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Attack of the Transient Ischaemia

Posted Dec 17 2010 12:00am

No it wasn’t a mugging by a de-oxygenated tramp.

Chris, the friend who came to Liverpool with me last Friday and who has been known to introduce me as her adopted daughter, had a TIA (transient ischaemic attack) commonly known as a mini stroke on Monday.  Don’t worry she’s fine – still a bit deer in the headlights stunned but basically fine.

On Monday Chris jollied off to her office cleaning job where she spends a few hours every week day morning.  (She has a law degree by the way – I don’t think it was a mandatory job requirement but I just felt the need to point that out particularly as someone, not me, once referred to her job as ‘a bog washer’ obviously I have referred to it as that a lot since.)

So there Chris was hoovering, or Henrying as she uses a Henry, one of the director’s office when she found that she couldn’t move her foot.  Her brain said move, her foot ignored, or I could say blanked, it.  Not one to draw attention to herself, Chris then attempted to carry on regardless even though she felt like she was dragging her leg – so attempted to unobstrusively drag her foot and the Henry down the corridor.  She did make it through her work and made it home where it was then decided it might be a good idea to go to the local Walk-in Centre.  They said they thought it was a TIA and she could either go home and make an appointment with her GP or go to the hospital, which was what they would recommend.

After a night in A&E she got a bed on a ward and stayed in until Wednesday during which time she had numerous blood pressure and temperature takings and a scan.

Said scan revealed that there was no damage to Chris’s brain which was received with mixed feelings.  You see she has always wanted a brain tumor*, for more years than I have known her and that’s slightly more than 20 years, so much so that her husband asked her if she was disappointed.  Mind you since she turned 60 Alzheimers has taken pole position with the thought that plently of mini strokes could get her on the way there.  In fact for years we (I found out I was classed as family after she shouted at me for being late about 16 years ago) have known that when Chris has a stroke and was immobilised it was one blink for yes and two blinks for no, or was it two blinks for no and one blink for yes – well it was one or the other.  In fact there’s been quite a few illnesses mentioned over the years – I’m not saying Chris is a hypochondriac – just typing it!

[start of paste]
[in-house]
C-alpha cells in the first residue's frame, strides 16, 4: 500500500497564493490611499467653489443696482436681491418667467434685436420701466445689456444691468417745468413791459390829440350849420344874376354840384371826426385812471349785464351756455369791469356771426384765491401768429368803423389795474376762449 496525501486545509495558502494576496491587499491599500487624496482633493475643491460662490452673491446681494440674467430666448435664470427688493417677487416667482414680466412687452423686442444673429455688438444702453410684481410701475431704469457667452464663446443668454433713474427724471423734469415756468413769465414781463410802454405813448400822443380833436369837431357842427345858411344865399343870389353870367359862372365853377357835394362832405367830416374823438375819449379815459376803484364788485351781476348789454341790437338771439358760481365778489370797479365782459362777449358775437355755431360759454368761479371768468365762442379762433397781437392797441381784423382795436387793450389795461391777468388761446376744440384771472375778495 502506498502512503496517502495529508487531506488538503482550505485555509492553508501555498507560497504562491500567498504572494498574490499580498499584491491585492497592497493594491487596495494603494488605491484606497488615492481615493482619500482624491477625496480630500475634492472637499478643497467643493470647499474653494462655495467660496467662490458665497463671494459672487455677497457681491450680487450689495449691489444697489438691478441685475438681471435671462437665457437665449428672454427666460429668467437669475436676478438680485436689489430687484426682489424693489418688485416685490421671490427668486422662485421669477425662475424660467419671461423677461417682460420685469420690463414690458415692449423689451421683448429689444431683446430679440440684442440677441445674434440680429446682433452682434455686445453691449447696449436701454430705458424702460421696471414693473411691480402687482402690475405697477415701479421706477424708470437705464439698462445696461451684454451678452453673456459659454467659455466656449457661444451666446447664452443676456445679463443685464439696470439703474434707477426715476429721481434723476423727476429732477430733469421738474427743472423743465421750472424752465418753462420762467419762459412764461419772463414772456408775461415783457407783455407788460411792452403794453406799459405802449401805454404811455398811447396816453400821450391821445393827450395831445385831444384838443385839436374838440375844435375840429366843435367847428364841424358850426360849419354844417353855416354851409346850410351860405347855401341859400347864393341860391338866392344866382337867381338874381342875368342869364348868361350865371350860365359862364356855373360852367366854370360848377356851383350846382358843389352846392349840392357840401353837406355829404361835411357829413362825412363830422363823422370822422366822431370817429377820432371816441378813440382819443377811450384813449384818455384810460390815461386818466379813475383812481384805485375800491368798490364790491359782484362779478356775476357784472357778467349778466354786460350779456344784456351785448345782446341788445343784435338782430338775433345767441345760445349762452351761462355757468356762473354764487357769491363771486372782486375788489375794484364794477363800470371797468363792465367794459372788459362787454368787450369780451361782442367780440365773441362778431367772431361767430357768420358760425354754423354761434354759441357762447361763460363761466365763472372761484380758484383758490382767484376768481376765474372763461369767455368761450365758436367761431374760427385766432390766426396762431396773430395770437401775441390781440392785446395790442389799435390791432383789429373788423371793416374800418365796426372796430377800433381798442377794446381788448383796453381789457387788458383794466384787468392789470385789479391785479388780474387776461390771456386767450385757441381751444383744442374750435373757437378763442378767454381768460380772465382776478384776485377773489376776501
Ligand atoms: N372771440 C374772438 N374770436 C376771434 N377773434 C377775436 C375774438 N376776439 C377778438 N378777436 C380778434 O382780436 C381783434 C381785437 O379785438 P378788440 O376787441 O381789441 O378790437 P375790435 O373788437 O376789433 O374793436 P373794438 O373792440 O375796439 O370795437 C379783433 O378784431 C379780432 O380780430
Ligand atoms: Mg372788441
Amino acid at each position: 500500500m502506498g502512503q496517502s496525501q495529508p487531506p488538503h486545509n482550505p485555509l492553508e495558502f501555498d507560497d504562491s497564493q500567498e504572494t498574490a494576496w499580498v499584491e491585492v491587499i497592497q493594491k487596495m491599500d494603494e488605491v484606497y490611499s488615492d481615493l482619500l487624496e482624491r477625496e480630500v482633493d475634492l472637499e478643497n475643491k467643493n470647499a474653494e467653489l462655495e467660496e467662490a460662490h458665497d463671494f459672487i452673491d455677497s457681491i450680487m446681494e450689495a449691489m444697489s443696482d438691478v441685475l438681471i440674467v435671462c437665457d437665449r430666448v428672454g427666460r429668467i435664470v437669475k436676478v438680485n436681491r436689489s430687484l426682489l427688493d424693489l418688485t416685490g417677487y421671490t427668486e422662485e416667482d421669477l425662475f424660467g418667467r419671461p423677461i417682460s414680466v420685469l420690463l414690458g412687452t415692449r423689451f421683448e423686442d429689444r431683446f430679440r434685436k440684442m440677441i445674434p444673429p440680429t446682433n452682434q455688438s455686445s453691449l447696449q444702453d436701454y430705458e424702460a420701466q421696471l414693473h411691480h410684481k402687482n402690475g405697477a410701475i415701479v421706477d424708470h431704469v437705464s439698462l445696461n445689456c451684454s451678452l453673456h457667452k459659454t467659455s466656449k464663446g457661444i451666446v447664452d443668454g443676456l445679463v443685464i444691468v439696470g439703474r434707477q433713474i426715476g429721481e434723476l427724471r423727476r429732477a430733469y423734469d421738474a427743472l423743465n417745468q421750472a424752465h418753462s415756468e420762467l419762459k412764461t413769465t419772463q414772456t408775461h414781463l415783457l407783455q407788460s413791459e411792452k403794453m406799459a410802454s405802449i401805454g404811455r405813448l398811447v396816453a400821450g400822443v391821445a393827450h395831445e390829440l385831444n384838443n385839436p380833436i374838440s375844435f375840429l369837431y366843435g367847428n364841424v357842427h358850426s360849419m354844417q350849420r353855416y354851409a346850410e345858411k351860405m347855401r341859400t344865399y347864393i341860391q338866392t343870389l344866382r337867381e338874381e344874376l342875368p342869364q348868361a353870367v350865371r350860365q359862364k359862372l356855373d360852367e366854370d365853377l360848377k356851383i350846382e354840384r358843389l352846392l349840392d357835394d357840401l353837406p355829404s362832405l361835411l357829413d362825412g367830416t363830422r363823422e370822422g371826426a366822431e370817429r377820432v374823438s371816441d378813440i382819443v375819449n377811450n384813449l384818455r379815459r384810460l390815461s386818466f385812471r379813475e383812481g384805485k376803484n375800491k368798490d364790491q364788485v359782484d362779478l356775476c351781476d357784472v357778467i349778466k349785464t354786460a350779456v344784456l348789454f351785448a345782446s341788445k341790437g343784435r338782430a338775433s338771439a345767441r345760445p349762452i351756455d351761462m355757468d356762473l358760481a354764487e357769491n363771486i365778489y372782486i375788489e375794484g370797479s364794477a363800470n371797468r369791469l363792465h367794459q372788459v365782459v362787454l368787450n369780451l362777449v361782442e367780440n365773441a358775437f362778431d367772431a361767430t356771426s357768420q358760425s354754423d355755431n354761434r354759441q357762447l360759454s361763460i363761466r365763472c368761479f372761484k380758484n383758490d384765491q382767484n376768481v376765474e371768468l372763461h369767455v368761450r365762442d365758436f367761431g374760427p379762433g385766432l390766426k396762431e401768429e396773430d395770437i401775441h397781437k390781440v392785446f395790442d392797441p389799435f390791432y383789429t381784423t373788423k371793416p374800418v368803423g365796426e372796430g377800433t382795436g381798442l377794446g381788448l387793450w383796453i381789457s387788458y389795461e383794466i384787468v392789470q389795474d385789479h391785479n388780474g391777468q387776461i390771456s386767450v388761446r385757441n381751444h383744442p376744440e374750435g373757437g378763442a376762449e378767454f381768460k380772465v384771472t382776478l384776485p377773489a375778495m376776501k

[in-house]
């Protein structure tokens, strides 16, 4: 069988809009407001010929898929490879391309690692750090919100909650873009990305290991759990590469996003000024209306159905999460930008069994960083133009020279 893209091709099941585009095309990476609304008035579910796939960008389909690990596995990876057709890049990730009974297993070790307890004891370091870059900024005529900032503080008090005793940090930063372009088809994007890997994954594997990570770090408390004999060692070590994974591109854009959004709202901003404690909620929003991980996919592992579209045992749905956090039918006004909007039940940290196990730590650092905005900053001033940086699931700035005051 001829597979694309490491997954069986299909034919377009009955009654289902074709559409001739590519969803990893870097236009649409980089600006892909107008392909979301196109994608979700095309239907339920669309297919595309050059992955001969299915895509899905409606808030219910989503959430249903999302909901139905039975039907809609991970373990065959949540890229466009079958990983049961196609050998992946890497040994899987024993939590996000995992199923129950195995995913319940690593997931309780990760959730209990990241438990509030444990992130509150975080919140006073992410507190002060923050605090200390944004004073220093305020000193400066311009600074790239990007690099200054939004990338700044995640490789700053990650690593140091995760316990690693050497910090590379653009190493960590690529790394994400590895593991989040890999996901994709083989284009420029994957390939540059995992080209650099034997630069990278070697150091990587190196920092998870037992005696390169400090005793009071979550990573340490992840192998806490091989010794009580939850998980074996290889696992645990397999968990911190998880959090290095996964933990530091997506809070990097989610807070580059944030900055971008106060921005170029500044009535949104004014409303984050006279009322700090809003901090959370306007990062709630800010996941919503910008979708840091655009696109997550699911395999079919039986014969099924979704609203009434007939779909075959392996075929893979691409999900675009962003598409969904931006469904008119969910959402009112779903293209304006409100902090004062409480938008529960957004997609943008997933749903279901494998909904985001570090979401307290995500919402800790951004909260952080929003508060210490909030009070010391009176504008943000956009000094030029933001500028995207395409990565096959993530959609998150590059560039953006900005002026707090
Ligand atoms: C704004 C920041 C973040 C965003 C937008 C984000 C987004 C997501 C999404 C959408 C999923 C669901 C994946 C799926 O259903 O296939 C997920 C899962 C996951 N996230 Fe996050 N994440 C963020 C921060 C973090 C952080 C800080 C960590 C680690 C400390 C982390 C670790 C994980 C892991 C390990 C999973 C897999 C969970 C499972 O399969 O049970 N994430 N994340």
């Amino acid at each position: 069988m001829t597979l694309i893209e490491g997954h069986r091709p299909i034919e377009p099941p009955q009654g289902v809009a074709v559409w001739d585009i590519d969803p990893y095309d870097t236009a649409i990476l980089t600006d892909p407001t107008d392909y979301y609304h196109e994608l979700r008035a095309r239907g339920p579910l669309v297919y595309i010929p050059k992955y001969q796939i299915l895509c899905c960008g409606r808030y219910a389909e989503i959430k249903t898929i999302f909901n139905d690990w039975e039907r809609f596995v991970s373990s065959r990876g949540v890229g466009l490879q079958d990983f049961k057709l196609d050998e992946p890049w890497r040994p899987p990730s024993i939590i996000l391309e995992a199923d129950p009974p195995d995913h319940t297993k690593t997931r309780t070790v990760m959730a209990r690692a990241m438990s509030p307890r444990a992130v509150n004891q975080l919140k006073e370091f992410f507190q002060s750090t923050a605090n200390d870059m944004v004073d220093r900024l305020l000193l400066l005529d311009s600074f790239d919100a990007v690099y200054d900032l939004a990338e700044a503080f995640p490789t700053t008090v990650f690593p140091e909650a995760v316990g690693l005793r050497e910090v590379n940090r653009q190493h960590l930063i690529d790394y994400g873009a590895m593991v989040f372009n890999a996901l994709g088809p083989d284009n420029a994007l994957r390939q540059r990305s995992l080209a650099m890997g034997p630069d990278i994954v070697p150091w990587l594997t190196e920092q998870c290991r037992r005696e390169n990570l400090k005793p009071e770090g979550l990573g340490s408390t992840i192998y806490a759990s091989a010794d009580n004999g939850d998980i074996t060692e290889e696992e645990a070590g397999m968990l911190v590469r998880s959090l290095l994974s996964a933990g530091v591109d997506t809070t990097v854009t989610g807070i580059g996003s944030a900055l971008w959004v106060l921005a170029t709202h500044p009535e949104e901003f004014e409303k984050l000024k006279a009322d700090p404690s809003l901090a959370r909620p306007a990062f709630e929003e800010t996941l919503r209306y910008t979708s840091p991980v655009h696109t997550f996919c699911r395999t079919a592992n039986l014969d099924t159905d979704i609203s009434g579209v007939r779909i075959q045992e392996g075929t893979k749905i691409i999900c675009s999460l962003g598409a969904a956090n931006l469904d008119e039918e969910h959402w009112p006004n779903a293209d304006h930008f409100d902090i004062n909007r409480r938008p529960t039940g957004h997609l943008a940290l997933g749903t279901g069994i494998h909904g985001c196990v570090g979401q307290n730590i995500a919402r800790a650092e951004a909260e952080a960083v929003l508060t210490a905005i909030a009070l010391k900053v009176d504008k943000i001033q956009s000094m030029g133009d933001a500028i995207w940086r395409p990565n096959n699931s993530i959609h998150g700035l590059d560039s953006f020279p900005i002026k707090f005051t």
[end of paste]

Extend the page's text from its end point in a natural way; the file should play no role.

There has been a pain behind Chris’s left ear, just at night, for at least ohhhh four years which the GP attributed to rheumatism as a bunch of nerves all meet up at the point in question.  Chris however has never been completely satisfied that this was the reason, and had only said the other week that the only reason she didn’t go back to the doctors was because she knew they would sent her for an MRI – which she had once and said was the worse thing EVER!  So when I went for mine, and being slightly claustrophobic I was a little windy – however due to the wind blowing through and keeping my eyes closed it was a doddle. 

The doc Chris saw at the hospital yesterday said to just carry on as normal, the one she saw today said the same except for driving… no driving for a month.  So it was just as well she got her appointment today as we were supposed to be going to a  nativity in the town centre tonight and it had crossed my mind that I didn’t want to be part of a local newspaper headline that read…

Two women killed in road traffic accident after one has stroke at wheel, completely tragic as passenger was in complete remission from myeloma

especially if it involved a bus!

 * I know that someone who visits here may have one she’d like to give away, so if you read this and could get it fed exed here, preferably gift wrapped, by Christmas that would be great.

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